The birthday of Florence Nightingale, the founder of modern nursing, on 12 May 1820 is celebrated as the International Nurses’ Day. Another prominent figure who followed her path was the Scots-Irish Margaret Elizabeth Noble or Sister Nivedita, who catered to the sick in India, driven only by her moral instincts and courage, without any governmental aid.

She came to Calcutta on 28 January 1898 and on 17 March she met the Indian mystic and yogi Ramakrishna’s wife Sarada Devi. The Sister’s school for girls was inaugurated by her on 13 November. On 25 March, Swami Vivekananda, the chief disciple of Ramakrishna gave her the name ‘Nivedita’ (one who is dedicated to God) after initiating her to embrace Brahmacharya (bachelorhood).

While living at Bosepara Lane, Bagbazar, Kolkata, one night as she was about to dine, she heard a wailing from a mudhouse nearby and rushed there at once. To her shock, she found the child of the house dead. She lovingly took the baby on her lap and sat silently. This gesture of hers’ seemed to comfort the aggrieved family members.

In 1899, a threatening plague broke out in Calcutta. With Swamiji’s leadership, the Ramakrishna Mission formed a committee, where Nivedita became the secretary. She appealed for aids through English newspapers. At the Classic Theatre auditorium she, along with Swamiji, would give lectures on youths’ responsibilities towards abetting the plague and helping the sick. They also distributed printed handbills to raise awareness regarding the preventive measures against the plague.

One day, Nivedita saw a pile of rubbish heaped in her locality. No sooner did she see it, than she started cleaning them with a broom and a bucket. Astonished to find a foreign lady sweeping the streets, the local youths joined her too.

Dr Radha Gobinda Kar, one on whose name we have the renowned hospital now, once wrote, “One summer day, as I was returning home at noon, I saw a European lady sitting on a dusty chair by the door. It was Sister Nivedita, waiting for me since long for some information”.

She might have been inquiring on a child’s health to which Dr Kar said that the child’s condition has been critical since early that morning and it is advisable that she should stay away from him as the disease can be infectious. But to his wonder, she ignored his precautions, rushed to the child that same afternoon and took him onto her lap.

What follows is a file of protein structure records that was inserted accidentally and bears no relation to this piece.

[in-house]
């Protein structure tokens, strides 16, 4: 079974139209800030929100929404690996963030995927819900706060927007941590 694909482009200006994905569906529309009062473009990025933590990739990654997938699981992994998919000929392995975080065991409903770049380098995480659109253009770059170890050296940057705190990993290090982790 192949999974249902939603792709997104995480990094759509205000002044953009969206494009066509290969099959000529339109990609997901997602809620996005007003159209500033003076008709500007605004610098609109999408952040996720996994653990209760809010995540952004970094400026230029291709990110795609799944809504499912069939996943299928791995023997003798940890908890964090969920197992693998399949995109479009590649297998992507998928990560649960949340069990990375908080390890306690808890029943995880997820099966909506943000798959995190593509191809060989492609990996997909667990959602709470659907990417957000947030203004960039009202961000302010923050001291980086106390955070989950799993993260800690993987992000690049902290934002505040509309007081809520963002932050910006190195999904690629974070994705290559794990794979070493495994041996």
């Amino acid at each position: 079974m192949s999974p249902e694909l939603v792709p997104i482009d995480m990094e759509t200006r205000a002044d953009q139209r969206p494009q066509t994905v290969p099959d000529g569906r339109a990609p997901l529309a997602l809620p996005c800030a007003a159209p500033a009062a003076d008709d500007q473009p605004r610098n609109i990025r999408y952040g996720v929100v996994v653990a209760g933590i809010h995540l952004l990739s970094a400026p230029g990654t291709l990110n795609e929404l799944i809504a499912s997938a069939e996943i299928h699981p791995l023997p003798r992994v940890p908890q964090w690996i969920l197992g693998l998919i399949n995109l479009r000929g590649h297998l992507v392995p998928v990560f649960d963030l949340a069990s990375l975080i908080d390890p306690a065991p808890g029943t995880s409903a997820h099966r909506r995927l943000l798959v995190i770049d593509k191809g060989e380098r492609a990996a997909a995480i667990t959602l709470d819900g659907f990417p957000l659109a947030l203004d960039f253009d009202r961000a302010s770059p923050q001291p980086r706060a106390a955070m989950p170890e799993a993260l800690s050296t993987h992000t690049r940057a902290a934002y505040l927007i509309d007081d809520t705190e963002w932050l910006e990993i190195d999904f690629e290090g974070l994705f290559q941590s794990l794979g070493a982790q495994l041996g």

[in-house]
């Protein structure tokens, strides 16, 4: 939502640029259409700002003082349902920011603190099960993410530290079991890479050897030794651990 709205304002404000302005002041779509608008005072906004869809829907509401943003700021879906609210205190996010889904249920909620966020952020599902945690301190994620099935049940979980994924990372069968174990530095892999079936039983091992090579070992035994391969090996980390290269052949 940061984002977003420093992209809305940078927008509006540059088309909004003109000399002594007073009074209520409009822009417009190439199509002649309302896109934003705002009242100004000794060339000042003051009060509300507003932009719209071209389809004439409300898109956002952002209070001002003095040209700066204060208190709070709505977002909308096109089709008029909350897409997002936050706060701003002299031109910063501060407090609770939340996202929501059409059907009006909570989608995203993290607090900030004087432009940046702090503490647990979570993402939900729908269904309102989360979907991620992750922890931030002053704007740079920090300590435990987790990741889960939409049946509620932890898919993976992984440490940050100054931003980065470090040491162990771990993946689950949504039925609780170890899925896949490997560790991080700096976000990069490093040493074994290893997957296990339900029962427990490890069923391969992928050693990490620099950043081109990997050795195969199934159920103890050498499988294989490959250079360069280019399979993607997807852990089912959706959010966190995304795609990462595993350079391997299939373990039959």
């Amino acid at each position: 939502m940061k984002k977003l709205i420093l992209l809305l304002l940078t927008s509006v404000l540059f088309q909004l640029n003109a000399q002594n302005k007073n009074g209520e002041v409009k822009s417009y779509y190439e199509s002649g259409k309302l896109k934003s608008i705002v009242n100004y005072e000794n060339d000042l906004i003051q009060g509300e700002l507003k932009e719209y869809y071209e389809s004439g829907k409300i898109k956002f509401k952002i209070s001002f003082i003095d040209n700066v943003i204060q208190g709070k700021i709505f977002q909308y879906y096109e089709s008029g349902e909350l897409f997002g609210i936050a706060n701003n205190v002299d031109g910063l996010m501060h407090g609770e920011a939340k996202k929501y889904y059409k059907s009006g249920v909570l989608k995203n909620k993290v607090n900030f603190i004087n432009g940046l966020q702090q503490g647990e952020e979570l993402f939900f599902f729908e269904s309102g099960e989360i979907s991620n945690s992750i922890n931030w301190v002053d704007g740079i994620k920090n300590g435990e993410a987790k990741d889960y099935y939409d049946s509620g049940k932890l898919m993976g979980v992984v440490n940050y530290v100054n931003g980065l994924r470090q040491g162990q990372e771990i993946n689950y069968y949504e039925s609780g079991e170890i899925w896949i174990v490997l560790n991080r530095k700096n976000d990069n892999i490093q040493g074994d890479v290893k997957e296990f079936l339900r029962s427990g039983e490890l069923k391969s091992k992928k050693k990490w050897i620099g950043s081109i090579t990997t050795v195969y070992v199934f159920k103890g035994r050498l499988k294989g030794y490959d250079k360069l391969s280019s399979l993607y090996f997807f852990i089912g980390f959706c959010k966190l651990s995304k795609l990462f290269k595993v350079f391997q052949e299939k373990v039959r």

The child’s mother had passed away earlier and he lives in a damp and wretched hut under unhealthy conditions. Day and night, Nivedita wholeheartedly nursed the child. To improve the sanitation of the hut, she whitewashed its walls all by herself. But unfortunately, the child breathed his last on Sister’s lap.

Once in her school, a student named Mahamaya started vomiting blood. Naturally, the Sister was prompt in taking the girl to lie down in her personal bed. She nursed her with care before sending her back home. Later the girl was diagnosed with tuberculosis.

In July 1906, a famine broke out in East Bengal. The Ramakrishna Mission sent relief. During that time, Nivedita was sick but ignoring it, she reached the famine ravaged areas and joined the relief work. She lived there for several days and went from home to home inquiring on people’s health. She wrote a book on the famine, named Glimpses of famine and flood in East Bengal in 1906. Sister Nivedita is one-of-a-kind lady in the history of humanity, who respected the Indian cultures and traditions and understood the country’s people deeply.

With her genuine devotion towards the country, she has proved that India was more than just a foreign land to her.

Nowadays, when we are celebrating a day for the pettiest of things, it should be our commitment to dedicate a day in the remembrance of Sister Nivedita for her immense contribution to our country.

Coordinator, Class X, Kalyani University Experimental High School